Unified heavyweight champion Anthony Joshua 22-0 (21) has warned rivals Tyson Fury 27-0-1 (19) and Deontay Wilder 40-0-1 (39) that he is only getting better and they risk facing a better version of him they longer they wait to fight.
The 29-year-old IBF, WBA and WBO heavyweight champion, who is scheduled to defend his titles against Andy Ruiz Jr at Madison Square Garden on June 1, said his style has evolved since his breakthrough win over former champion Wladimir Klitschko two years ago.
“I’ve got through with strength, guts and heart,” Joshua said to BBC Radio 5 Live boxing. “I’ve got away with mistakes. I realised I couldn’t continue my journey like that.
“After Klitschko, I thought ‘how many more fights can I have like that before the mistakes aren’t there anymore?’
“For the last two years, hand on heart, with my team, we spend so much time doing things outside of boxing, things that can drain me.
“How do we now train smart to become smarter in the ring? Less quantity, more quality. It didn’t happen overnight. It has taken two years to implement it and this is the first camp we are really seeing it.
“Look at my last fight against Alexander Povektin. I was ill, tired, had a flu, had a headache. I was going through changes. It will be interesting as this is the first time, I can express these things.
“The longer Wilder and Fury leave it, the tougher it will be for them as I am not the fighter of two years ago. Give me another year or two and I’ll develop that little bit more.”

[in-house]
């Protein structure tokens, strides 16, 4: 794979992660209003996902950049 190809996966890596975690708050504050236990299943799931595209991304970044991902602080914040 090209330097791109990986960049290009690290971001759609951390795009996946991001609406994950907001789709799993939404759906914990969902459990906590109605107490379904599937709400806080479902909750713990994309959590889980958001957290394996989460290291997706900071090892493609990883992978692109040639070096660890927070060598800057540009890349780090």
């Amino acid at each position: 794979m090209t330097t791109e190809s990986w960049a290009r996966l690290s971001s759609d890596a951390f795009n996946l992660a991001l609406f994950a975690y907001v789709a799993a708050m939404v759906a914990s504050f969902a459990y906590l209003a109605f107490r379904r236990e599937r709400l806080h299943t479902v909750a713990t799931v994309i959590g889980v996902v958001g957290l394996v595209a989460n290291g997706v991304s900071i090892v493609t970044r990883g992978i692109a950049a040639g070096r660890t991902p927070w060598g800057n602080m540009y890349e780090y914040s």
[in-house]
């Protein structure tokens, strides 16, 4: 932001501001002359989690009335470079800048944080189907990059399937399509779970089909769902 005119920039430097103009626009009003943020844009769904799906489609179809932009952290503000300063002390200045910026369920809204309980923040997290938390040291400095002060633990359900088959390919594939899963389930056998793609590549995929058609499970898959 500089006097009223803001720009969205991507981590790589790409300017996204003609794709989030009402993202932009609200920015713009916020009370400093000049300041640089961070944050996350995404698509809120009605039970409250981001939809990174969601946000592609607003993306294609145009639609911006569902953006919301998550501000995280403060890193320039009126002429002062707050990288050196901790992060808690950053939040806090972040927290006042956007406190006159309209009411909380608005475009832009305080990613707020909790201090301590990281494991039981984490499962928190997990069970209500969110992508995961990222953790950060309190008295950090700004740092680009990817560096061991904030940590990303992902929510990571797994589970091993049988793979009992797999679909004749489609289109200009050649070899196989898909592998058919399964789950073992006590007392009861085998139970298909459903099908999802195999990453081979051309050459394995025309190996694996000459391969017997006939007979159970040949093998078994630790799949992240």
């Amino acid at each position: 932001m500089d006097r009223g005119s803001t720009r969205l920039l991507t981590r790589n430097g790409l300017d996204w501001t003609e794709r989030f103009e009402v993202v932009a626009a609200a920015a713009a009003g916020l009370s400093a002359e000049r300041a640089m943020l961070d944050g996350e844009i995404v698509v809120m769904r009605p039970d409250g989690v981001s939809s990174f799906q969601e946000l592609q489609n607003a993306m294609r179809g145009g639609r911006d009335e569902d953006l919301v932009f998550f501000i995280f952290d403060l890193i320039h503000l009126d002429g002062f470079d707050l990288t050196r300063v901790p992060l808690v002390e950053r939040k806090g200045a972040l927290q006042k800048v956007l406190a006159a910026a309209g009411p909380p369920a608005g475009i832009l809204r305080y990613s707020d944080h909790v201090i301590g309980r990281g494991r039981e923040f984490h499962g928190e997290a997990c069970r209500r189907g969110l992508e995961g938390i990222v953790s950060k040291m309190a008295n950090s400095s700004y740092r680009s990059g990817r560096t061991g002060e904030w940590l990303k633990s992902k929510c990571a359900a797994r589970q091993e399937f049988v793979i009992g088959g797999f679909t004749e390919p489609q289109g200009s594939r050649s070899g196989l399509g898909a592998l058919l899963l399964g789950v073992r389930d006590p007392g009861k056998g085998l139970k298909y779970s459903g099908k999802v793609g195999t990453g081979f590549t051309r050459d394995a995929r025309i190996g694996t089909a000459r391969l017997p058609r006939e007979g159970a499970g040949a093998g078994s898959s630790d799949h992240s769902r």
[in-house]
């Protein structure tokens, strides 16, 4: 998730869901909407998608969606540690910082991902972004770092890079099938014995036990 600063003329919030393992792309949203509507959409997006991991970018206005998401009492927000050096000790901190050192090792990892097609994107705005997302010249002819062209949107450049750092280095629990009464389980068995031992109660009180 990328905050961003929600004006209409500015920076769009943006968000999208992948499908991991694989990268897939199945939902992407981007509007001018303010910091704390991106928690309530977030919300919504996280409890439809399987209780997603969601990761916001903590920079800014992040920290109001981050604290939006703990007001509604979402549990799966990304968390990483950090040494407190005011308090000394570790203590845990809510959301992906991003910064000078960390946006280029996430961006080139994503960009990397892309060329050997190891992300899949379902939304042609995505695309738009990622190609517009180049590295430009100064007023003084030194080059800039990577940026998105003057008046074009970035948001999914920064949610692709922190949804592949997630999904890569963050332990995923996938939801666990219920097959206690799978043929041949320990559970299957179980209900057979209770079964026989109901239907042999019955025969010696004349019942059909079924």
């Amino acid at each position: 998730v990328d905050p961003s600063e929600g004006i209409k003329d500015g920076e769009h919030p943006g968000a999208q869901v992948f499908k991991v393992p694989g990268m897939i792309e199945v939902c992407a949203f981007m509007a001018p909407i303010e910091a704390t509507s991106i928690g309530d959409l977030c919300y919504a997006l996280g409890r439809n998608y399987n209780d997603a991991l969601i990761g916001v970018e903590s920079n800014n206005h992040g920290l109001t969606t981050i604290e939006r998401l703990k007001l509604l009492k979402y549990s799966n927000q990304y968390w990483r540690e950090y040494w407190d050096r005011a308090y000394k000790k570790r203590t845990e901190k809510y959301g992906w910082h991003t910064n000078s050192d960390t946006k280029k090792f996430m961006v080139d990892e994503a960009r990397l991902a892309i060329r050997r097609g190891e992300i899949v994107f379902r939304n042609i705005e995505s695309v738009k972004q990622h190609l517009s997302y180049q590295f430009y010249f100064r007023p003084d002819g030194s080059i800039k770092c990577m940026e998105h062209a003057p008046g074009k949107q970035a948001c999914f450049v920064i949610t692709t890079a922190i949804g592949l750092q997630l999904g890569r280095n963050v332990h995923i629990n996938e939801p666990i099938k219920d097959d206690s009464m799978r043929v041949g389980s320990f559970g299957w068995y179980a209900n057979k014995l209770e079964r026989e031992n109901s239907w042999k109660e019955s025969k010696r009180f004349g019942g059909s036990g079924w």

Joshua admits it can be difficult striking a balance between smart boxing and being an entertainer in the ring.
“Sometimes I’m sparring now and yesterday I was tired so I thought I’d work on not getting hit,” continued Joshua.
“Then I thought to myself, is it a bit boring as people want to see us going out there entertaining? The sweet science and the entertainment – how do you meet that in the middle?
“I can’t just go in there and display a good jab. They want to see something a bit more aggressive.”
Joshua’s coach Rob McCracken said they have insisted on using a dedicated gym in the US to train in to ensure they can maintain their routine and avoid outside distractions as the big Brit prepares for his all-important American debut.
“You have to work with big Josh – some people train at 5pm every day, you can’t do that with him as you have to work with his energy levels,” McCracken told BBC Radio 5 Live boxing.
“The hardest part of the camps are sparring and running. He has to run as he’s a big guy and needs to move his legs in fights so therefore has to do an element of running. A lot of heavyweights don’t run, he does.
“Sometimes we move sparring days if he doesn’t feel great. It’s me that has to persuade him.
“As he’s gone on though he has more experience. He was so keen when starting out that he’d tell you a white lie. As he has learned the game and knows it’s not too good to be in the ring if you’re exhausted from the schedule.
“He’s sensible now and says ‘I’m absolutely shattered’.”